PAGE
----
Over the years, the Federal Trade Commission�s promotion of "consumer protection" has escalated, and a dominant role the agency currently holds involves regulating corporate marketing strategies. The FTC�s latest victim in the arena of consumer protection is food marketing, more specifically, food marketing to children.
Legislated in 1914 by President Woodrow Wilson, the Federal Trade Commission Act was a "trust-busting" prescription of the Progressive Era, but it further evolved into a broad, regulatory regime that now envelopes the private marketplace.
Despite high unemployment and the prolonged burden of lethargic economic growth, U.S. Congressional leaders are seeing their personal wealth rise. With unemployment at 9.1 percent and the private sector short on cash, everyday Americans desperately seek work, while those fortunate to have work suffer from benefit and wage cuts.
In a 51-47 vote, the U.S. Senate nixed a Democratic proposal to confiscate billions of dollars in tax breaks from some of the largest oil companies. Sixty votes were needed to push through Sen. Robert Menendez’s (D-N.J.) bill, which would have stripped billions in tax deductions from the "big five" oil companies, which includes BP, Exxon, Shell, Chevron, and ConocoPhilips.
President Obama benefits from a fundraising advantage that Republican presidential hopefuls can’t quite match: Access to the White House. According to an investigation by The Associated Press, over 60 of the President’s top campaign donors have attended the White House more than once for state dinners, holiday events, and meetings with top administration advisers.
President Obama’s reelection campaign reported Monday that it raised more than $45 million in February, a significant boost from the $29.1 million raised in January but far behind what it collected in February of 2008. "In February, 348,000 people donated to raise over $45 million for this campaign," read a tweet posted by the campaign. "Thank you."
Solyndra’s financial woes prompted White House officials to snub company executives from President Obama’s exclusive State of the Union box in January 2011, according to new e-mails released Friday. In May 2010, the President said that "companies like Solyndra" are the "true engine of economic growth," and in his 2010 State of the Union address, Obama claimed that the firm was "a California business that will put a thousand people to work making solar panels."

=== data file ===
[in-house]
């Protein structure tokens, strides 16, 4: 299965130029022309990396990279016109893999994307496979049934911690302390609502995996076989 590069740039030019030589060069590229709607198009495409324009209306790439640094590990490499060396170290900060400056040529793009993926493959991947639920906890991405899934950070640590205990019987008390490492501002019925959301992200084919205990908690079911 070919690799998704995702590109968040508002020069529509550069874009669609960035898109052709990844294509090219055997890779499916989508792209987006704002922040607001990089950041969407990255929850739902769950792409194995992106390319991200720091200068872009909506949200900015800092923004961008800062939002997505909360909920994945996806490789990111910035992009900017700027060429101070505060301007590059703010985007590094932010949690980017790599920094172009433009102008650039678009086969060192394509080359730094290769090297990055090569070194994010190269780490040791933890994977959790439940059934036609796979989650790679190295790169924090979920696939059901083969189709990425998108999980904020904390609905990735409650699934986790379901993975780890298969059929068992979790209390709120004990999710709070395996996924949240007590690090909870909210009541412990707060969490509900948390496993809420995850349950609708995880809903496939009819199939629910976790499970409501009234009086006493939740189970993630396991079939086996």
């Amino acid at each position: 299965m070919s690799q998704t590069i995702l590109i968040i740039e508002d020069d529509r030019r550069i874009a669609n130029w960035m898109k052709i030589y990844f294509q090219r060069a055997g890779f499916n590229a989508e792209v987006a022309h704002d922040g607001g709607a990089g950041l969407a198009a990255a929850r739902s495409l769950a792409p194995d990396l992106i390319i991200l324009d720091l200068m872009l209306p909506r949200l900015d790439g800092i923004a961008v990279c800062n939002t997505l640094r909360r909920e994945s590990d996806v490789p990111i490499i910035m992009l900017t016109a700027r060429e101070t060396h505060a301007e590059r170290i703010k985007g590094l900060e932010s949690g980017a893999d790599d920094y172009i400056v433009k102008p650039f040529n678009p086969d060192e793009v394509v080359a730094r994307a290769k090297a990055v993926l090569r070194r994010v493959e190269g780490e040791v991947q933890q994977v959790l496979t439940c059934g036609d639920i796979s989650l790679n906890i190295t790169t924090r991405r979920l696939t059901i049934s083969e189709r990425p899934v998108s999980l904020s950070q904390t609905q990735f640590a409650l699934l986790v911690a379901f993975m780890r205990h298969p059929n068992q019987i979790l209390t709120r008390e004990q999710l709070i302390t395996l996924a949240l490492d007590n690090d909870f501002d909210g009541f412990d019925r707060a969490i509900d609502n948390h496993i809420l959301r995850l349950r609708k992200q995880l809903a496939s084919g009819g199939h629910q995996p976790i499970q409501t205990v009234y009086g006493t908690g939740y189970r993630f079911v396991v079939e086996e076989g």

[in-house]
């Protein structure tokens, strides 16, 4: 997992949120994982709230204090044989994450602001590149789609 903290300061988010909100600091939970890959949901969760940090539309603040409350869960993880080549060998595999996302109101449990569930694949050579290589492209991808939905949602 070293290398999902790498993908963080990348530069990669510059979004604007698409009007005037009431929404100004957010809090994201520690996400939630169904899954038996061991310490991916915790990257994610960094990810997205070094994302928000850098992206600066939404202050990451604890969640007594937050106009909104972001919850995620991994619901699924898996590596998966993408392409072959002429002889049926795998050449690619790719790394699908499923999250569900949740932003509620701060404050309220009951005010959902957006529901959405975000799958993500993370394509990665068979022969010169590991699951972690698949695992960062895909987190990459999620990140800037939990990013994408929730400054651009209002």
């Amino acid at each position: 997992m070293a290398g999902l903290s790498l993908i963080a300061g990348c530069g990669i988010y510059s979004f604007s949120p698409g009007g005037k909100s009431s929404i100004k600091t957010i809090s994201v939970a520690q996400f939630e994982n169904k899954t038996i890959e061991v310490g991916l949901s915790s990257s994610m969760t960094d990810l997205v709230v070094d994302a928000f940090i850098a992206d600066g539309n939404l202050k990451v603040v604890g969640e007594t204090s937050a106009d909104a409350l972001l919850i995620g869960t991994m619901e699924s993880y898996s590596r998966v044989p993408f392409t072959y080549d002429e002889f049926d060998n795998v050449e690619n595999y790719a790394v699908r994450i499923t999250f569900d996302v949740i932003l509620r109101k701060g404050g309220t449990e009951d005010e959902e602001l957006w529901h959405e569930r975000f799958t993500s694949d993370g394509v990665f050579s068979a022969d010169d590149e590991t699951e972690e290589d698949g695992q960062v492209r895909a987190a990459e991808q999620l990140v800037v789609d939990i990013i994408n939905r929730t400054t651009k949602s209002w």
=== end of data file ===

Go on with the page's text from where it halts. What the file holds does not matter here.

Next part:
"Pool-mageddon" was avoided last Thursday, albeit temporarily, when a federal regulation requiring all public pools to install handicapped-accessible ramps and lifts was extended for 60 days. Falling under the Americans with Disabilities Act (ADA), hotels and other organizations with publicly-accessible swimming pools could face a $100,000 fine for not complying with the rule. The regulation stems from amended rules under Title II and Title III of the ADA, which President Obama announced last July.
President Obama raised several hundred million dollars during the 2008 election, more than twice what Republican rival John McCain raised and a far cry more than any other U.S. President before him. The result? Obama’s fundraising achievements have ushered in a degree of crony capitalism Americans have quite possibly never witnessed before.
Along with a relaunch of the newly designed Breitbart.com, Andrew Breitbart's last column before his death was published Sunday, and it exposed the President in "a story that should swing the first hammer against the glass wall the mainstream media has built around Barack Obama." Entitled "The Vetting, Part I: Barack’s Love Song to Alinsky," the article busts open the lid on a controversial event that Obama attended in 1998: A play staged in Chicago, entitled The Love Song of Saul Alinsky, which championed the life and political ideology of the infamous Chicagoan "community organizer" Saul Alinsky.
As duplicative and wasteful federal programs go unreformed, a report published Tuesday by the Government Accountability Office (GAO) affirms that the government is wasting "tens of billions of dollars" every year. According to the GAO, a nonpartisan investigative arm of Congress, nearly every agency of the Executive Branch could use improvement.